INTRODUCTION TO ORTHOTICS
An orthotic is best described as an appliance or device, which can control, help, or correct biomechanical or structural abnormalities of the foot and lower limb. Left untreated, these often lead to sore feet, shin pain and lower back pain. Orthotics are used extensively for correcting abnormal posture and related problems, such as high arch and bunions, and there are quite a few different types of orthotic devices available. The three basic types of orthotics are : Rigid, Semi Rigid and flexible.
Rigid orthotics are made from a variety of materials such as plastics and carbon-fiber. They can range in thickness depending on the prescription.
Semi rigid Orthotics
Similar to rigid orthotics, Semi-rigid orthotics are also made from a variety plastics or carbon fiber but are generally thinner and more flexible than rigid orthotics.
Flexible orthotics are designed and manufactured using many different types of materials. As the name ‘flexible orthotics’ suggests, they generally provide more cushioning than rigid or semi rigid orthotics and can be very useful in the sports industry for their shock absorbing capabilities.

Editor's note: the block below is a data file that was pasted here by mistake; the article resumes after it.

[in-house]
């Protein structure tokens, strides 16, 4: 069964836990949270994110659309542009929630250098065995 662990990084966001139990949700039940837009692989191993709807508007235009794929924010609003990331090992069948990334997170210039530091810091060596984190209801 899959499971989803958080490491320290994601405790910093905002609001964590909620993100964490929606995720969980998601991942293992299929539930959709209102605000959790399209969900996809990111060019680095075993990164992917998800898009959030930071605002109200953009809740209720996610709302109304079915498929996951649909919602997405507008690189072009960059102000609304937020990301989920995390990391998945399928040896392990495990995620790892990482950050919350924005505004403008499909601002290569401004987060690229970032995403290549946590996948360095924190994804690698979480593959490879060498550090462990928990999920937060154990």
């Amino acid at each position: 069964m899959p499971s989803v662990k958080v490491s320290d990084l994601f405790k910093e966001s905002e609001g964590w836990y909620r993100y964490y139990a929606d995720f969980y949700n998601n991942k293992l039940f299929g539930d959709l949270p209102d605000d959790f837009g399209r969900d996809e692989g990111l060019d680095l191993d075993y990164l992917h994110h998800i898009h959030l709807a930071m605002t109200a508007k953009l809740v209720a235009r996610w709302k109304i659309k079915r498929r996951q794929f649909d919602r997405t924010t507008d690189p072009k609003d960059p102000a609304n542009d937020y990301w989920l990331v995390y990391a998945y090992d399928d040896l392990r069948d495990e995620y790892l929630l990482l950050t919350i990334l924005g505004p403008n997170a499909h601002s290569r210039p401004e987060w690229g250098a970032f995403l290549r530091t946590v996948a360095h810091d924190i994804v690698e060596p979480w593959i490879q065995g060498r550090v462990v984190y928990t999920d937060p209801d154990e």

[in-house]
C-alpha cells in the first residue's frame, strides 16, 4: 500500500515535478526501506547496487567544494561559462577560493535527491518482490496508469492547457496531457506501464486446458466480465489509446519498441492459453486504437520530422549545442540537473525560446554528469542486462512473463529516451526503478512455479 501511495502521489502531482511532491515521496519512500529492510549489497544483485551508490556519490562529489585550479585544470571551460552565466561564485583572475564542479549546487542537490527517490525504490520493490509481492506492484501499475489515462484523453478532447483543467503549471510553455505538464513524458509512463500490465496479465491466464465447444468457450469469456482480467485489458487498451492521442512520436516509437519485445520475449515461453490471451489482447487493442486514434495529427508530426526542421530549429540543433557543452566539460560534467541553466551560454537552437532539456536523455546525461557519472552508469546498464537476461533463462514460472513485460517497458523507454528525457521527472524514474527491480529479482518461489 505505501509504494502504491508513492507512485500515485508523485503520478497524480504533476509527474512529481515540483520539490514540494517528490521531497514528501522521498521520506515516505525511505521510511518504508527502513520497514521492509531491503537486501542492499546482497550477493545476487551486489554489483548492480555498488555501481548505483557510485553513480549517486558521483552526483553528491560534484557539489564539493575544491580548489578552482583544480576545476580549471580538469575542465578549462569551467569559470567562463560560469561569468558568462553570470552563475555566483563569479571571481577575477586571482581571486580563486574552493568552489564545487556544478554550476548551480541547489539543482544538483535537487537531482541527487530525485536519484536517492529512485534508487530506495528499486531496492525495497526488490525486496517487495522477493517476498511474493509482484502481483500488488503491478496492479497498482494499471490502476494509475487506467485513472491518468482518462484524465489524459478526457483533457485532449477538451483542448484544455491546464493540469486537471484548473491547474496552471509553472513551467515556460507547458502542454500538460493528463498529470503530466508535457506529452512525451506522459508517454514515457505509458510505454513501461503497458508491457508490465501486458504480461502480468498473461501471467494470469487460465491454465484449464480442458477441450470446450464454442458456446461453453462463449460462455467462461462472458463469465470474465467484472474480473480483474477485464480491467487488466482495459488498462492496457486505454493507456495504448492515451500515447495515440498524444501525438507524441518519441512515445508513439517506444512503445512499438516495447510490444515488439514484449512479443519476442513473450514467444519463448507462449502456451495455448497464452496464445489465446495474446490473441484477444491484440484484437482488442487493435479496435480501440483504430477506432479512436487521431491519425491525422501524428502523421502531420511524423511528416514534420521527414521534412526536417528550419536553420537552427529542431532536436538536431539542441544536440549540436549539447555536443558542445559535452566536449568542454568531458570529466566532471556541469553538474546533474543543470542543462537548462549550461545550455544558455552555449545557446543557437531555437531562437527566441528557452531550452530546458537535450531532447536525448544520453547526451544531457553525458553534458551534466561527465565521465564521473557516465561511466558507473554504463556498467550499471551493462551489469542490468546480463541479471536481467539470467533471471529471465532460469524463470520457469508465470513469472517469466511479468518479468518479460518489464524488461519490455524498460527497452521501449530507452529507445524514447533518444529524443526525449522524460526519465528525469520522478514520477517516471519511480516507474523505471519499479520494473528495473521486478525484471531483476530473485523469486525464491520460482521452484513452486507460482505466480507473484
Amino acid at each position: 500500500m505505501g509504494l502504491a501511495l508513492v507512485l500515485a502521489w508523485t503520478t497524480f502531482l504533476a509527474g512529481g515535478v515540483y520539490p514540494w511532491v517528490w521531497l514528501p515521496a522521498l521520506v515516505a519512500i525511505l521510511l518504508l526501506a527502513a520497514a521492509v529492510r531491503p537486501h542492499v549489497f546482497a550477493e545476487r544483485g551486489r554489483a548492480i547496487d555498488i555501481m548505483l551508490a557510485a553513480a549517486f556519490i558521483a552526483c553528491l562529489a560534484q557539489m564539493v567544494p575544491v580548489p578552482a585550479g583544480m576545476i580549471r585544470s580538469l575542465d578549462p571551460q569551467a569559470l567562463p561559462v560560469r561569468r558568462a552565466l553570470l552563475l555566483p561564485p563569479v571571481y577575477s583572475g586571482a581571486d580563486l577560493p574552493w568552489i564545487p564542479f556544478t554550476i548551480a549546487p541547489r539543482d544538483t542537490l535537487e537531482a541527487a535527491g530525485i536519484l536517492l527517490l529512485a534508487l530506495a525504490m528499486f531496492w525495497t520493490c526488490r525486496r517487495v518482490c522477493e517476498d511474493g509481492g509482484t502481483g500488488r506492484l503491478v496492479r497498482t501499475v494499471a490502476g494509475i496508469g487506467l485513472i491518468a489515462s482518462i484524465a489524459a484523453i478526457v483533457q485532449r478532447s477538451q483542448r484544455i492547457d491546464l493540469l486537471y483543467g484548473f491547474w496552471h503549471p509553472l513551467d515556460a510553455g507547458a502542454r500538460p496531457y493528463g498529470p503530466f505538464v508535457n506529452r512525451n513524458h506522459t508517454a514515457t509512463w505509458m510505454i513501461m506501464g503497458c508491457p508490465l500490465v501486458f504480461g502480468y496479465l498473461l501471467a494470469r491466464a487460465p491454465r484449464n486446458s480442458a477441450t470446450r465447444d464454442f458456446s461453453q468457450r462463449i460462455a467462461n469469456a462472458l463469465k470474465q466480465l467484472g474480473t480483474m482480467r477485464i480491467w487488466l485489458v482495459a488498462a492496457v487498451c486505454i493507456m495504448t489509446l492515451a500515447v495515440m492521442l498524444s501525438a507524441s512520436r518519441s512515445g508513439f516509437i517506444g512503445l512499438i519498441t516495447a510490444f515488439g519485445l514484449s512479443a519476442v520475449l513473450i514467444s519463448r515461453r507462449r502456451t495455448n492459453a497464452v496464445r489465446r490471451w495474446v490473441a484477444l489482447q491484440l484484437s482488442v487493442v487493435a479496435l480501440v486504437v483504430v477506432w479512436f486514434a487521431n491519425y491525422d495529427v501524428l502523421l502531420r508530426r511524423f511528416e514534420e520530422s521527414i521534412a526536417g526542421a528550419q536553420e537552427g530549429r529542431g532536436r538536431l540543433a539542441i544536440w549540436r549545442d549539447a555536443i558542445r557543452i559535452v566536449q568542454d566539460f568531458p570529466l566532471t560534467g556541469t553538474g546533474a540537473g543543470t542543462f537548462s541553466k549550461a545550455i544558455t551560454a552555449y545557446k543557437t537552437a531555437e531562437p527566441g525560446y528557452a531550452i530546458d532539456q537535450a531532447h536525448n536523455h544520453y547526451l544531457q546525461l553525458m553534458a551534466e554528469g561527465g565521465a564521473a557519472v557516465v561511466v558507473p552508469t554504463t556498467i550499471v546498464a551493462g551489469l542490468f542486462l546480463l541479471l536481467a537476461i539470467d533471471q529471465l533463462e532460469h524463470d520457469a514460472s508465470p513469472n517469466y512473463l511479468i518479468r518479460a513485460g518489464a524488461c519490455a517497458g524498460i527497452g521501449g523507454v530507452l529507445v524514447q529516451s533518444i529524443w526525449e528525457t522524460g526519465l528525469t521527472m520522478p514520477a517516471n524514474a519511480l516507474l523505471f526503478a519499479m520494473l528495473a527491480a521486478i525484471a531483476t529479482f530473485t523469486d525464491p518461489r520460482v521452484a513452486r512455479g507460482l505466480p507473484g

The type of orthotic device needed depends on the problem or pain occurring and where the problem exists. For example, symptoms of shin pain, bunions, a high arch, or general sore feet would all be treated differently.
Orthotics are used extensively and have extremely good rates of success when used for improving biomechanical abnormalities, enhancing posture, joint position and performance, reducing pain and prevention and speedy recovery from sports injuries. Orthotics are effective means of both treatment and prevention. As described earlier, orthotics are used for the correction of biomechanical and structural abnormalities of the foot and lower limb. Orthotics can correct a range of biomechanical problems that often hinder your daily routines. The following is a basic overview of some of the conditions that orthotics can be used for.
A complex triplane motion that consists of abduction, eversion and dorsiflexion of the whole or part of the foot. This causes the whole or part of the foot (flat foot) to collapse towards the ground in static stance or in gait.
A complex triplane motion consisting of adduction, inversion and planter flexion of the whole or part of the foot. This causes the whole or part of the foot to weight bear on the lateral side of the foot giving the impression in some cases of a high arch.
Both the above conditions can lead to many lower limb problems including shin pain and sore feet, and can be assisted or corrected by orthotics.